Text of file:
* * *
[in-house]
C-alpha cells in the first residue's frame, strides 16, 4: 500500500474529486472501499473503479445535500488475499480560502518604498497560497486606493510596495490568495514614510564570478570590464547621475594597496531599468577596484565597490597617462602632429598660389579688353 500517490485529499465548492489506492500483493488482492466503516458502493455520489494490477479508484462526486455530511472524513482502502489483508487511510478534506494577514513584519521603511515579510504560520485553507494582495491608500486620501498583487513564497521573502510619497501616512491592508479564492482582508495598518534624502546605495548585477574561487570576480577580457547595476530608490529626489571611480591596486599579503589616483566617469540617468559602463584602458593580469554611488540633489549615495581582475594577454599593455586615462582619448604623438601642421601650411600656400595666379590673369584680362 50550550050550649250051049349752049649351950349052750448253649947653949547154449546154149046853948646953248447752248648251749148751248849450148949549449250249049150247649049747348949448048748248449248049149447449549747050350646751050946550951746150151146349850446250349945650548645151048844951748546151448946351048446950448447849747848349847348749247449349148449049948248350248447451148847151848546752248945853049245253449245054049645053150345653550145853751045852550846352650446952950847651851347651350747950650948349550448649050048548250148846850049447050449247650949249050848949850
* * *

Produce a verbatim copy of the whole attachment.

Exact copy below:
[in-house]
C-alpha cells in the first residue's frame, strides 16, 4: 500500500474529486472501499473503479445535500488475499480560502518604498497560497486606493510596495490568495514614510564570478570590464547621475594597496531599468577596484565597490597617462602632429598660389579688353 500517490485529499465548492489506492500483493488482492466503516458502493455520489494490477479508484462526486455530511472524513482502502489483508487511510478534506494577514513584519521603511515579510504560520485553507494582495491608500486620501498583487513564497521573502510619497501616512491592508479564492482582508495598518534624502546605495548585477574561487570576480577580457547595476530608490529626489571611480591596486599579503589616483566617469540617468559602463584602458593580469554611488540633489549615495581582475594577454599593455586615462582619448604623438601642421601650411600656400595666379590673369584680362 50550550050550649250051049349752049649351950349052750448253649947653949547154449546154149046853948646953248447752248648251749148751248849450148949549449250249049150247649049747348949448048748248449248049149447449549747050350646751050946550951746150151146349850446250349945650548645151048844951748546151448946351048446950448447849747848349847348749247449349148449049948248350248447451148847151848546752248945853049245253449245054049645053150345653550145853751045852550846352650446952950847651851347651350747950650948349550448649050048548250148846850049447050449247650949249050848949850